I also wonder if it arises from a belief that there is a “right not to be offended.” That has always puzzled me. I have always believed that being offended was not something others could do to me but a choice I made, which means I have other options when I hear something to which I could take offense. I could be curious to know why someone would hold such an idea. Or I might simply decide that they are acting the fool–someone impervious to reason, in which case I might change the subject or just walk away.

While I never approve of such violence or anarchy, I do wonder if sometimes it arises from a perceived or real sense that speech is being ignored, or even suppressed. Nihilism and anarchy seem to be close cousins. Do people turn to anarchy when they become convinced that reasoned discourse and civil protest are meaningless? Do people act in these ways when they see others doing immoral but legal things because it is within their power to do so? Only those with a very different outlook can take the long view of a Martin Luther King, Jr. who said, “the arc of the moral universe is long, but it bends toward justice.” In the wake of police violence and efforts to suppress basic human rights, King chose the way of love and non-violent resistance.

This leads me to ask whether our present inability to foster civil discourse, and the increasing incidents of the suppression of free speech reveal the paucity of the spiritual resources in our lives. Do we feed our lives on anger and outrage because we have no reason for hope? Do our tantrums reveal that we have given up on truth? Have we give up on the faith of a King, a Desmond Tutu, a Karol Wojtyla to embrace the blackness of nothing? These are the questions the rise of black blocs, and other forms of suppressing free speech and civil discourse raise for me. What about you?

“Tell Me More”

Tell me moreI recently wrote a post on “the speech of freedom“, which I proposed is the kind of speech that affords the dignity, and seeks the freedom and flourishing of those I am speaking about or with, particularly those with whom I disagree.

Really, when it comes down to it, this is just responsible free speech. Responsible free speech never undermines the dignity and freedom of others, even those we disagree with, to obtain our object. It recognizes that there really is no “us” and “them”, whether we are talking about our town, our nation, or our world. We are in this thing called life together.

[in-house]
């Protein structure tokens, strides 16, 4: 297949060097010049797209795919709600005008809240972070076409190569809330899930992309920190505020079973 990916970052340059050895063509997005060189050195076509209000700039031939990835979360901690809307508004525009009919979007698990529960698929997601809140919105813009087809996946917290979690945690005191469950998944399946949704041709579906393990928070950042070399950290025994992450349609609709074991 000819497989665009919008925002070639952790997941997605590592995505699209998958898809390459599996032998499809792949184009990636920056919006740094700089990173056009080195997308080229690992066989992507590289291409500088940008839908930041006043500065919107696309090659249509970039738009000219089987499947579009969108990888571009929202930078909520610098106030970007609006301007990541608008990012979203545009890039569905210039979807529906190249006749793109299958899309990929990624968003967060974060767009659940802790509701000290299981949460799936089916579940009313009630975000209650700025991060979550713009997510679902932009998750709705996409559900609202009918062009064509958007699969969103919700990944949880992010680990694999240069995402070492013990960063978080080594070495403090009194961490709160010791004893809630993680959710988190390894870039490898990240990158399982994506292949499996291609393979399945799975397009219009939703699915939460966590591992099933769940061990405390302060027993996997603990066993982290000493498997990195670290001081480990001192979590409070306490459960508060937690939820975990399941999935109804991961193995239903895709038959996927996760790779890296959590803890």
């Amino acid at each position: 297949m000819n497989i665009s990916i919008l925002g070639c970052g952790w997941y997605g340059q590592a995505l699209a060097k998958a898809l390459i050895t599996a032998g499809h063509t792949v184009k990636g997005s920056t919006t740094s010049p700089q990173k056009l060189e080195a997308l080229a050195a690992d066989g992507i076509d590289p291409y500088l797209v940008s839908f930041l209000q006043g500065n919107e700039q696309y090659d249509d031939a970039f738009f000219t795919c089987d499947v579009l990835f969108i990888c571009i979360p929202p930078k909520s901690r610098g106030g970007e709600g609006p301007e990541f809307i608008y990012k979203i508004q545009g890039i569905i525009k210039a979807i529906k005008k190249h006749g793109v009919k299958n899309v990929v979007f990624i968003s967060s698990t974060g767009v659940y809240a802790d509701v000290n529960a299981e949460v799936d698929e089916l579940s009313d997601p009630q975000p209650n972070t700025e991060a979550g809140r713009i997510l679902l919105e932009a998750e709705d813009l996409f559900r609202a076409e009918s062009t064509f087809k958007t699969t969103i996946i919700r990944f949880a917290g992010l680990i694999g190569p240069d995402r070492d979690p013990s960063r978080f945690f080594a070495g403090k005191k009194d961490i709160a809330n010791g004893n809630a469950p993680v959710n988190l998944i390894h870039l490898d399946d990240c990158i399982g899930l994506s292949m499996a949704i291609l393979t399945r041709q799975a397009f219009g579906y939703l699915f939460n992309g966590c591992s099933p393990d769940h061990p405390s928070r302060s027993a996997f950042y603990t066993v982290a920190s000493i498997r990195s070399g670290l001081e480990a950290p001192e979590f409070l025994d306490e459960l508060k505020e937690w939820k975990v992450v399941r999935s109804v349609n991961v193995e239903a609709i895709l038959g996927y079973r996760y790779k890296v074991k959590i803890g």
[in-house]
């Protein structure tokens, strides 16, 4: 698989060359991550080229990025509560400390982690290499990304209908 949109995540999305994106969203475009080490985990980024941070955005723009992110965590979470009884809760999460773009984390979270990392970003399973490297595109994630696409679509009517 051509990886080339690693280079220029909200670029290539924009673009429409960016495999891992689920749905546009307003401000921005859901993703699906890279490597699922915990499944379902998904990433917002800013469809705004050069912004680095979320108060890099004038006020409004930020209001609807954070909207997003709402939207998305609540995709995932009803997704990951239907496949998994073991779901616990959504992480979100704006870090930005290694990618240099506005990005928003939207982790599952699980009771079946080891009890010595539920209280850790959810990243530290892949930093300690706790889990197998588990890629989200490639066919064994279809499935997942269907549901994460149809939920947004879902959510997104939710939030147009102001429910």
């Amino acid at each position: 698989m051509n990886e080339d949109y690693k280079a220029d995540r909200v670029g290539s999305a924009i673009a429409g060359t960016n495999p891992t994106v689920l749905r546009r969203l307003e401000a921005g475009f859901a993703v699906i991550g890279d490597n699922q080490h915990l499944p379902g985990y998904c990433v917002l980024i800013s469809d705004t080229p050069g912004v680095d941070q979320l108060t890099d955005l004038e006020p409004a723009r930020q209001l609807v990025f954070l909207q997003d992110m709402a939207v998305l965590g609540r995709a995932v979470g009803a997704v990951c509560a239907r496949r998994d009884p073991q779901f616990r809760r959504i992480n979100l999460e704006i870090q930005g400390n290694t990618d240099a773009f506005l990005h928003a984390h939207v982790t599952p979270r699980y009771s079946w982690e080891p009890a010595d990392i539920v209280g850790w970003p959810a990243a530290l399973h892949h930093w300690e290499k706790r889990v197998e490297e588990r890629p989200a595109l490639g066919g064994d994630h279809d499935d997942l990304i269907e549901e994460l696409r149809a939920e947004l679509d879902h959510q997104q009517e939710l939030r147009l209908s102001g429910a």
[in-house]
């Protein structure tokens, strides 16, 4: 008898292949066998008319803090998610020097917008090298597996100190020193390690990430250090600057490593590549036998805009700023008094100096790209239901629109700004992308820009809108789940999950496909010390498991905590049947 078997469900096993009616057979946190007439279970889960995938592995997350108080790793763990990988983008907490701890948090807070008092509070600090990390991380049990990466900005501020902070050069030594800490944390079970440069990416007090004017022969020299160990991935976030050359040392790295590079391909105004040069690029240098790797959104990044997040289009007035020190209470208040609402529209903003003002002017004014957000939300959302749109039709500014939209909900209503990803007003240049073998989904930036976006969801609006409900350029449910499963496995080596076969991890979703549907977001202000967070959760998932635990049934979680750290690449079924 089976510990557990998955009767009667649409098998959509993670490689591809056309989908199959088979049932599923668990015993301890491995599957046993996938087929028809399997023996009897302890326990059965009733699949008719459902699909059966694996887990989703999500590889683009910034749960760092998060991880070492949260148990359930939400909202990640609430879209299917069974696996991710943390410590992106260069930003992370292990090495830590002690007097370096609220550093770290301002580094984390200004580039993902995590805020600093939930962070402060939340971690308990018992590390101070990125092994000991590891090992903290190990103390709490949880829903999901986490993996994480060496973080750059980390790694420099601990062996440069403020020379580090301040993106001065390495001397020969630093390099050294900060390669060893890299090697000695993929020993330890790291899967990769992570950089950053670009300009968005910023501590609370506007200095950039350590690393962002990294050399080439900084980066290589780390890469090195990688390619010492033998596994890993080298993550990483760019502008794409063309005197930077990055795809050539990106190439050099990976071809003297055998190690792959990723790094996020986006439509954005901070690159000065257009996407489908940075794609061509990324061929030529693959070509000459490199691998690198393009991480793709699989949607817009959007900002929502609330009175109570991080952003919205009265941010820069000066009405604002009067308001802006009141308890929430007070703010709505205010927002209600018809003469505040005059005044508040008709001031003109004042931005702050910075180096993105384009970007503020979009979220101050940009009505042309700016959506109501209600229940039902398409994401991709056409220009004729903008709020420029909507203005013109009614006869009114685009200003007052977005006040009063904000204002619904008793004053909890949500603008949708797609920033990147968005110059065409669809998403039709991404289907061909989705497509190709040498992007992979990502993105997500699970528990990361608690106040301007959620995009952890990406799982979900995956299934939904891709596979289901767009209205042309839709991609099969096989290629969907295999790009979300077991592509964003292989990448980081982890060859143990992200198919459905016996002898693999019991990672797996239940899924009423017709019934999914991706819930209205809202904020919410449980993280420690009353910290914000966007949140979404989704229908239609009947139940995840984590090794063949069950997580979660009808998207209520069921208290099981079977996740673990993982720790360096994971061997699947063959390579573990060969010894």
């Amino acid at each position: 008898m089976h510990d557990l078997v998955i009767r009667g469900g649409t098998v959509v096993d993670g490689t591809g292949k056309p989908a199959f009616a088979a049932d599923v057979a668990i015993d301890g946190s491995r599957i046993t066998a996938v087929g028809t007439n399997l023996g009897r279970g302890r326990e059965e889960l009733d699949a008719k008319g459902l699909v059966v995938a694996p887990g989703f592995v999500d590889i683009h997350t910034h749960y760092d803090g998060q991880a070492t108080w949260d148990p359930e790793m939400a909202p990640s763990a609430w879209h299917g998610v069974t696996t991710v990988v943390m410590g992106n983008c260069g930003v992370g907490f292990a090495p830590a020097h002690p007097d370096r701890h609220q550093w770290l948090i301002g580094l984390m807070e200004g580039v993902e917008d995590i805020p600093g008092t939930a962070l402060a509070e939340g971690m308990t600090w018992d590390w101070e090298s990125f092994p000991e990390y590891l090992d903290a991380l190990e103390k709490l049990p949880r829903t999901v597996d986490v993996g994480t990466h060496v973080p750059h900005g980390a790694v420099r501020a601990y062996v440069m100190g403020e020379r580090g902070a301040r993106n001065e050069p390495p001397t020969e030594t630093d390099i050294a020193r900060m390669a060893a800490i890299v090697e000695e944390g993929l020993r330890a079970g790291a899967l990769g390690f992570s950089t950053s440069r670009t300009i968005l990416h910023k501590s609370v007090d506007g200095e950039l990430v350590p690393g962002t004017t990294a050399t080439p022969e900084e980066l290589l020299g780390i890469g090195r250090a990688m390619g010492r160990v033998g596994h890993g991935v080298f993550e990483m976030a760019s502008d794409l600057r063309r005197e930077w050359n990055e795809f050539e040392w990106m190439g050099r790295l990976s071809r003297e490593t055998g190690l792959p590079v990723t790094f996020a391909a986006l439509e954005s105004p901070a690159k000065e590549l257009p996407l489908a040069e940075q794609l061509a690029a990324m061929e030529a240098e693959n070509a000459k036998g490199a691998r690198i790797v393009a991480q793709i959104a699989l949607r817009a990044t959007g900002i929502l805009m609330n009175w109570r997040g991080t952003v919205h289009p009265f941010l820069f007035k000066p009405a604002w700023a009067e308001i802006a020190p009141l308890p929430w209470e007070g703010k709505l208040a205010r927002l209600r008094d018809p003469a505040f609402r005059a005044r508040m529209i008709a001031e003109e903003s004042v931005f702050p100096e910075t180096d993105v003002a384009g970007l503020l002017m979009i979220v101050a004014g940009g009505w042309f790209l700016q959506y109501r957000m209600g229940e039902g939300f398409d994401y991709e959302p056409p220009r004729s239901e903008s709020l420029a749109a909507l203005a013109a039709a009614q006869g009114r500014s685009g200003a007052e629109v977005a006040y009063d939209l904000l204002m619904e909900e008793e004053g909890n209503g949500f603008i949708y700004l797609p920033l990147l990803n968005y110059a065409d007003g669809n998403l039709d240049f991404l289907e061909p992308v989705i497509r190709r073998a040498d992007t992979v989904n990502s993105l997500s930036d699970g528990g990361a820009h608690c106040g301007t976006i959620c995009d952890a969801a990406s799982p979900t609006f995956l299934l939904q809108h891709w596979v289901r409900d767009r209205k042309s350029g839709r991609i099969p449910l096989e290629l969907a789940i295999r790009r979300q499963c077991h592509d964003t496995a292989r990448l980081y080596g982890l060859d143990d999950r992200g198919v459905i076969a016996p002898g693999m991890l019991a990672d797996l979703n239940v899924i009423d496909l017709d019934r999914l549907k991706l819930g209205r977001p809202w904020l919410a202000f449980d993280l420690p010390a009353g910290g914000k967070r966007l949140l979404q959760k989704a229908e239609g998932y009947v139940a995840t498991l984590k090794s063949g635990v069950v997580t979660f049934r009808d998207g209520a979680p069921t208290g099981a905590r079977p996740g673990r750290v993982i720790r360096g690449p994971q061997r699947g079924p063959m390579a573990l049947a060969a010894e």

I heard a talk at a conference recently that proposed a simple statement that we can utter when confronted with the different that we are tempted to call “them”. It was a very basic example to me of practicing “the speech of freedom.” It was the statement, “tell me more.”

“Tell me more”:

  • is an invitation to a conversation, not an argument.
  • is an indication that I want to understand rather than pigeonhole.
  • requires that I shut up and listen.
  • is a statement acknowledging the dignity of the other, that their “more” is worth hearing.

Most often when I hear something with which I take issue, or meet someone who I sense is very different I want to:

  • immediately jump into an argument about why they are wrong.
  • fit them into a category and be done with them.
  • tell them more about why I am right.
  • persuade myself of at least the moral inferiority of the other, that somehow I am more virtuous, or more “something.”

All these things fail the test of the speech of freedom, because to be on the receiving end of such speech neither engenders good will nor extends greater dignity and freedom to the other. I wouldn’t want to be treated that way by another.

“Tell me more” is different. In extending the freedom to another to make themselves understood, I open up rather than shut down speech. It also allows each of us to open our minds to the other and to be curious rather than shutting our minds to the new and different. “Tell me more” gives me the freedom for a whole range of other options than simply being “offended” by difference–I can be intrigued, open, thoughtful, even delighted in the end. “Tell me more” allows me to either be persuaded, or unpersuaded by a different idea. One thing it doesn’t allow me is to be ignorant of why someone else might think that way.

I hope to write more on “the speech of freedom” this year. I believe this is something we desperately need to sustain and enhance a democratic and civil society. I also want to work on using these three words more consistently when I encounter difference:

“Tell me more.”